May 9, 2014

Cultural Trails – More than just Culture | A Wise Infrastructure Investment


Indianapolis is a poster city for how to create a brand, then continually build that image to create amenities, making a place where people want to be.  From the "Unigov" effort of the ’70s, which brought the region under one government,  to branding itself as the amateur sports capital of North America and maybe the world (home to the NCAA, host of the Pan Am games, world gymnastics championship, world rowing championship), this city has done a lot of things right. While many of Indy’s efforts may not appear to be direct economic generators, they have, in fact, become the key to the city's growth and increasingly positive image. 


Lighting is critical to the success of any pathway.
The Indy Cultural Trail combines recreation, business growth, green storm water infrastructure, cultural institutions and more.  The trail connects many neighbourhoods, bringing new clients to local businesses.  Business owners have seen increased foot traffic as more pedestrians and cyclists move into places they want to explore.




Here is an example of how a restaurant has opened up onto
the enhanced sidewalk creating a better space with the
green infrastructure corner treatment.
I know Indy well and have been on the stretch of the Cultural Trail not far from the football stadium. What becomes obvious immediately is that building this type of infrastructure is a big boost for the local and regional economy and image. As we move forward here in Calgary with the recently approved cycle network, we can see how this type of investment has paid off in Indy and many other places.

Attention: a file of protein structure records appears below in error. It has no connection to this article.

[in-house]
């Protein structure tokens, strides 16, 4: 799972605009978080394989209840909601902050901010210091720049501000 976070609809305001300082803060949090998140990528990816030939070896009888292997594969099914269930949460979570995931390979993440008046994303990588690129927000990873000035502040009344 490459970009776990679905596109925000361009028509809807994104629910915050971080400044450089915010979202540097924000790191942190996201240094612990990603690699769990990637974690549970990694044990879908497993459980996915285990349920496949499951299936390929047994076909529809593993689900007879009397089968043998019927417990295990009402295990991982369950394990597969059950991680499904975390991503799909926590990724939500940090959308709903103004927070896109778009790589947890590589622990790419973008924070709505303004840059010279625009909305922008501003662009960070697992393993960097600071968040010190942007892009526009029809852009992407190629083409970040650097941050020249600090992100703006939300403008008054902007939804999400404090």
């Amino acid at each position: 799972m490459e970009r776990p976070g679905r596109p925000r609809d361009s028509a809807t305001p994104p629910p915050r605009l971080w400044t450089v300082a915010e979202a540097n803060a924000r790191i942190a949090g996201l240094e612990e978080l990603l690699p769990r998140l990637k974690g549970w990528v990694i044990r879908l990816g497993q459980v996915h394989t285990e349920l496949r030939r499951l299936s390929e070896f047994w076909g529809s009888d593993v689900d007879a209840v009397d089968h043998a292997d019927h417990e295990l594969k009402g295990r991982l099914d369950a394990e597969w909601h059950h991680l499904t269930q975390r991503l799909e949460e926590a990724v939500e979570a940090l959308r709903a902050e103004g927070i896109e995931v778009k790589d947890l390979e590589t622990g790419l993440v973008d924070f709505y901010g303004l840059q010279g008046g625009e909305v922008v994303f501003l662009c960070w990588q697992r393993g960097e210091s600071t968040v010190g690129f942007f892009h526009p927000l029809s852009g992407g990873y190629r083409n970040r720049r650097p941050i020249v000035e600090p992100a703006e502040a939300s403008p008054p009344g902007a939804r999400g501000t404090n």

The Cultural Trail is built into the side of the roadway with
plenty of functional green space added. 

People from all parts of Indianapolis -- suburbs, inner city and established neighbourhoods have bought into the local and regional benefits of investing in this type of infrastructure.  The business community was a partner in realizing how connecting people to new places was an excellent way to help economic development.

A similar Cultural Trail in Calgary  would happen differently.  In Indy, the local philanthropic community and federal government invested $63 million after 12 years of planning and six of construction. Can this happen here?

Intersections are made much safer for pedestrians with the
green infrastructure - an important part of the design.
Take a look at some of the photos and you can see how the trail winds through the neighbourhood commercial areas, past some less active buildings and how it is used by a wide variety of people.  This example really shows how a community can benefit from this type of public investment.

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